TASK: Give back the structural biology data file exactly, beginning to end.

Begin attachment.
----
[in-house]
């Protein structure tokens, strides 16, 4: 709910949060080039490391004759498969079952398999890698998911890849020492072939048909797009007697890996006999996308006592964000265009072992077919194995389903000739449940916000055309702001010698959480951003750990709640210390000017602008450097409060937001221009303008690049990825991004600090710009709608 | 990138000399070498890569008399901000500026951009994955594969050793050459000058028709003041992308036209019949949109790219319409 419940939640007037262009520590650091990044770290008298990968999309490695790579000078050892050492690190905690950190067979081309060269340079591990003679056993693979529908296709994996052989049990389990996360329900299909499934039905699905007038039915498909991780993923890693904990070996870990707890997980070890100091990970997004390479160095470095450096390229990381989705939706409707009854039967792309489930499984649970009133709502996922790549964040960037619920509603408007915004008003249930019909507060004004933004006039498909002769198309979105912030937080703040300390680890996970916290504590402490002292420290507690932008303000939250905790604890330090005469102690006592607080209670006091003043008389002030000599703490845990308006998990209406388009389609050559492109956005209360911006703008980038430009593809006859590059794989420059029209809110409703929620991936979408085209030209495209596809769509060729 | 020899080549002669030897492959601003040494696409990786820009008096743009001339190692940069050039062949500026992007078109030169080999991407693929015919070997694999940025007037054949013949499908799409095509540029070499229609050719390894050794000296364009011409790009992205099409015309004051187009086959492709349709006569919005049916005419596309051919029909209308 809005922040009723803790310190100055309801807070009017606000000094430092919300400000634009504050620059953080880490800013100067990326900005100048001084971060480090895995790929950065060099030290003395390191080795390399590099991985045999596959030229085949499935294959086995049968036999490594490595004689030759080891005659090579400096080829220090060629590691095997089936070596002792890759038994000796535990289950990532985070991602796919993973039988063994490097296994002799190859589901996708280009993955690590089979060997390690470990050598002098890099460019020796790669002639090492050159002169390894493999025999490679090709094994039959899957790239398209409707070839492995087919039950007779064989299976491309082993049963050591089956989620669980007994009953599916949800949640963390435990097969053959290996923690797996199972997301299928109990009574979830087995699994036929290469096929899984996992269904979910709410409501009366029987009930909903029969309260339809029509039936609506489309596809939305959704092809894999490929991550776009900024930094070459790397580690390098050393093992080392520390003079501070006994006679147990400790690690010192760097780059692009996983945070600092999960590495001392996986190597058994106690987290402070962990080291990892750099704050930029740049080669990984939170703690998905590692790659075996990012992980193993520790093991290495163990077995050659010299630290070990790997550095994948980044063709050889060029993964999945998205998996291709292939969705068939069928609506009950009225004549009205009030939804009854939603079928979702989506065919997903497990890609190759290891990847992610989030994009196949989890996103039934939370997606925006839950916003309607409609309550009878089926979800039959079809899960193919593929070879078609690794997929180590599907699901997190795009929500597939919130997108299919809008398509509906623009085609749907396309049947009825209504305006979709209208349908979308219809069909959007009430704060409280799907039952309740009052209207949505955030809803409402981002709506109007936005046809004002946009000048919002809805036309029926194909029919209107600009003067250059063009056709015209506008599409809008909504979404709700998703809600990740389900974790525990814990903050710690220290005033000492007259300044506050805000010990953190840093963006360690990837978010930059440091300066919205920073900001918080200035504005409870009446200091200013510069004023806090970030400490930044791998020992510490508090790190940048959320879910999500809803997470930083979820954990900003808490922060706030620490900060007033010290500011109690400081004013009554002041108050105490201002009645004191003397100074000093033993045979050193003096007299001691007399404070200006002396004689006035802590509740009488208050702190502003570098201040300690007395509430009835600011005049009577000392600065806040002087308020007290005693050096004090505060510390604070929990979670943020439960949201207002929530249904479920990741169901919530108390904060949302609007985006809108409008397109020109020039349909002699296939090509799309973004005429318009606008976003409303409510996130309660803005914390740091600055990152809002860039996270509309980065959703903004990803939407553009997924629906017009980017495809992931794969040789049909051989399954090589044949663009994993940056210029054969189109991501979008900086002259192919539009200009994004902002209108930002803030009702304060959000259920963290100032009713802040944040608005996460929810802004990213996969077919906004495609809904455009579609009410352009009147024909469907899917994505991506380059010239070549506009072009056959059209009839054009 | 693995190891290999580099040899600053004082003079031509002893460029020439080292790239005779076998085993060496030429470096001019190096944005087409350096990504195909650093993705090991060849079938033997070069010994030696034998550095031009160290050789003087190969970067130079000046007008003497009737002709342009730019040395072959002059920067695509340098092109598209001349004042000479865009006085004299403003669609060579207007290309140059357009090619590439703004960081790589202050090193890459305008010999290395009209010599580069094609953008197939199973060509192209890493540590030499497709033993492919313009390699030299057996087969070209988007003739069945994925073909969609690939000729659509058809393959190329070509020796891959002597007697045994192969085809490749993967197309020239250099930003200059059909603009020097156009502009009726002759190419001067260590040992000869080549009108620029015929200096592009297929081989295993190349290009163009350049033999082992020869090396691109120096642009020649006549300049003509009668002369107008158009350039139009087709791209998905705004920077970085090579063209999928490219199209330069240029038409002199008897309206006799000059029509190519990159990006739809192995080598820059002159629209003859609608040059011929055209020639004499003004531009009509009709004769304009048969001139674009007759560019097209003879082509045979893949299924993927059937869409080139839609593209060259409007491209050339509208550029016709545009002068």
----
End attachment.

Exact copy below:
[in-house]
């Protein structure tokens, strides 16, 4: 709910949060080039490391004759498969079952398999890698998911890849020492072939048909797009007697890996006999996308006592964000265009072992077919194995389903000739449940916000055309702001010698959480951003750990709640210390000017602008450097409060937001221009303008690049990825991004600090710009709608 | 990138000399070498890569008399901000500026951009994955594969050793050459000058028709003041992308036209019949949109790219319409 419940939640007037262009520590650091990044770290008298990968999309490695790579000078050892050492690190905690950190067979081309060269340079591990003679056993693979529908296709994996052989049990389990996360329900299909499934039905699905007038039915498909991780993923890693904990070996870990707890997980070890100091990970997004390479160095470095450096390229990381989705939706409707009854039967792309489930499984649970009133709502996922790549964040960037619920509603408007915004008003249930019909507060004004933004006039498909002769198309979105912030937080703040300390680890996970916290504590402490002292420290507690932008303000939250905790604890330090005469102690006592607080209670006091003043008389002030000599703490845990308006998990209406388009389609050559492109956005209360911006703008980038430009593809006859590059794989420059029209809110409703929620991936979408085209030209495209596809769509060729 | 020899080549002669030897492959601003040494696409990786820009008096743009001339190692940069050039062949500026992007078109030169080999991407693929015919070997694999940025007037054949013949499908799409095509540029070499229609050719390894050794000296364009011409790009992205099409015309004051187009086959492709349709006569919005049916005419596309051919029909209308 809005922040009723803790310190100055309801807070009017606000000094430092919300400000634009504050620059953080880490800013100067990326900005100048001084971060480090895995790929950065060099030290003395390191080795390399590099991985045999596959030229085949499935294959086995049968036999490594490595004689030759080891005659090579400096080829220090060629590691095997089936070596002792890759038994000796535990289950990532985070991602796919993973039988063994490097296994002799190859589901996708280009993955690590089979060997390690470990050598002098890099460019020796790669002639090492050159002169390894493999025999490679090709094994039959899957790239398209409707070839492995087919039950007779064989299976491309082993049963050591089956989620669980007994009953599916949800949640963390435990097969053959290996923690797996199972997301299928109990009574979830087995699994036929290469096929899984996992269904979910709410409501009366029987009930909903029969309260339809029509039936609506489309596809939305959704092809894999490929991550776009900024930094070459790397580690390098050393093992080392520390003079501070006994006679147990400790690690010192760097780059692009996983945070600092999960590495001392996986190597058994106690987290402070962990080291990892750099704050930029740049080669990984939170703690998905590692790659075996990012992980193993520790093991290495163990077995050659010299630290070990790997550095994948980044063709050889060029993964999945998205998996291709292939969705068939069928609506009950009225004549009205009030939804009854939603079928979702989506065919997903497990890609190759290891990847992610989030994009196949989890996103039934939370997606925006839950916003309607409609309550009878089926979800039959079809899960193919593929070879078609690794997929180590599907699901997190795009929500597939919130997108299919809008398509509906623009085609749907396309049947009825209504305006979709209208349908979308219809069909959007009430704060409280799907039952309740009052209207949505955030809803409402981002709506109007936005046809004002946009000048919002809805036309029926194909029919209107600009003067250059063009056709015209506008599409809008909504979404709700998703809600990740389900974790525990814990903050710690220290005033000492007259300044506050805000010990953190840093963006360690990837978010930059440091300066919205920073900001918080200035504005409870009446200091200013510069004023806090970030400490930044791998020992510490508090790190940048959320879910999500809803997470930083979820954990900003808490922060706030620490900060007033010290500011109690400081004013009554002041108050105490201002009645004191003397100074000093033993045979050193003096007299001691007399404070200006002396004689006035802590509740009488208050702190502003570098201040300690007395509430009835600011005049009577000392600065806040002087308020007290005693050096004090505060510390604070929990979670943020439960949201207002929530249904479920990741169901919530108390904060949302609007985006809108409008397109020109020039349909002699296939090509799309973004005429318009606008976003409303409510996130309660803005914390740091600055990152809002860039996270509309980065959703903004990803939407553009997924629906017009980017495809992931794969040789049909051989399954090589044949663009994993940056210029054969189109991501979008900086002259192919539009200009994004902002209108930002803030009702304060959000259920963290100032009713802040944040608005996460929810802004990213996969077919906004495609809904455009579609009410352009009147024909469907899917994505991506380059010239070549506009072009056959059209009839054009 | 693995190891290999580099040899600053004082003079031509002893460029020439080292790239005779076998085993060496030429470096001019190096944005087409350096990504195909650093993705090991060849079938033997070069010994030696034998550095031009160290050789003087190969970067130079000046007008003497009737002709342009730019040395072959002059920067695509340098092109598209001349004042000479865009006085004299403003669609060579207007290309140059357009090619590439703004960081790589202050090193890459305008010999290395009209010599580069094609953008197939199973060509192209890493540590030499497709033993492919313009390699030299057996087969070209988007003739069945994925073909969609690939000729659509058809393959190329070509020796891959002597007697045994192969085809490749993967197309020239250099930003200059059909603009020097156009502009009726002759190419001067260590040992000869080549009108620029015929200096592009297929081989295993190349290009163009350049033999082992020869090396691109120096642009020649006549300049003509009668002369107008158009350039139009087709791209998905705004920077970085090579063209999928490219199209330069240029038409002199008897309206006799000059029509190519990159990006739809192995080598820059002159629209003859609608040059011929055209020639004499003004531009009509009709004769304009048969001139674009007759560019097209003879082509045979893949299924993927059937869409080139839609593209060259409007491209050339509208550029016709545009002068």